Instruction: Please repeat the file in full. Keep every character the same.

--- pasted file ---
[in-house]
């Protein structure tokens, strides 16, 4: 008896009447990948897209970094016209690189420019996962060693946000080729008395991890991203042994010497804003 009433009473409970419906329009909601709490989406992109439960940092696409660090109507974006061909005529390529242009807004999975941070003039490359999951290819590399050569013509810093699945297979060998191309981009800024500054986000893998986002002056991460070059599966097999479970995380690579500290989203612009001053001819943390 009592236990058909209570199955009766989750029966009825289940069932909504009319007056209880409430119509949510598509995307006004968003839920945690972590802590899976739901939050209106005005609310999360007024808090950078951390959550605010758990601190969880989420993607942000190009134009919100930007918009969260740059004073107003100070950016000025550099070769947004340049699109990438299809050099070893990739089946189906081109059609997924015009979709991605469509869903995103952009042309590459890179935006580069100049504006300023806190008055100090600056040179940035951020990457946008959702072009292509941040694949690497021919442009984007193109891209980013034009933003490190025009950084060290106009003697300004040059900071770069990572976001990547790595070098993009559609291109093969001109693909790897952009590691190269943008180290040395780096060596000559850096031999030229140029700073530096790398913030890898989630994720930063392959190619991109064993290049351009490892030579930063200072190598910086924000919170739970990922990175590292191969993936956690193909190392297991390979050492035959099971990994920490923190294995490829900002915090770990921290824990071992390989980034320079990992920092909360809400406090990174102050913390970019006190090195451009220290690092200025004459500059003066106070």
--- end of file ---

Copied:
[in-house]
């Protein structure tokens, strides 16, 4: 008896009447990948897209970094016209690189420019996962060693946000080729008395991890991203042994010497804003 009433009473409970419906329009909601709490989406992109439960940092696409660090109507974006061909005529390529242009807004999975941070003039490359999951290819590399050569013509810093699945297979060998191309981009800024500054986000893998986002002056991460070059599966097999479970995380690579500290989203612009001053001819943390 009592236990058909209570199955009766989750029966009825289940069932909504009319007056209880409430119509949510598509995307006004968003839920945690972590802590899976739901939050209106005005609310999360007024808090950078951390959550605010758990601190969880989420993607942000190009134009919100930007918009969260740059004073107003100070950016000025550099070769947004340049699109990438299809050099070893990739089946189906081109059609997924015009979709991605469509869903995103952009042309590459890179935006580069100049504006300023806190008055100090600056040179940035951020990457946008959702072009292509941040694949690497021919442009984007193109891209980013034009933003490190025009950084060290106009003697300004040059900071770069990572976001990547790595070098993009559609291109093969001109693909790897952009590691190269943008180290040395780096060596000559850096031999030229140029700073530096790398913030890898989630994720930063392959190619991109064993290049351009490892030579930063200072190598910086924000919170739970990922990175590292191969993936956690193909190392297991390979050492035959099971990994920490923190294995490829900002915090770990921290824990071992390989980034320079990992920092909360809400406090990174102050913390970019006190090195451009220290690092200025004459500059003066106070």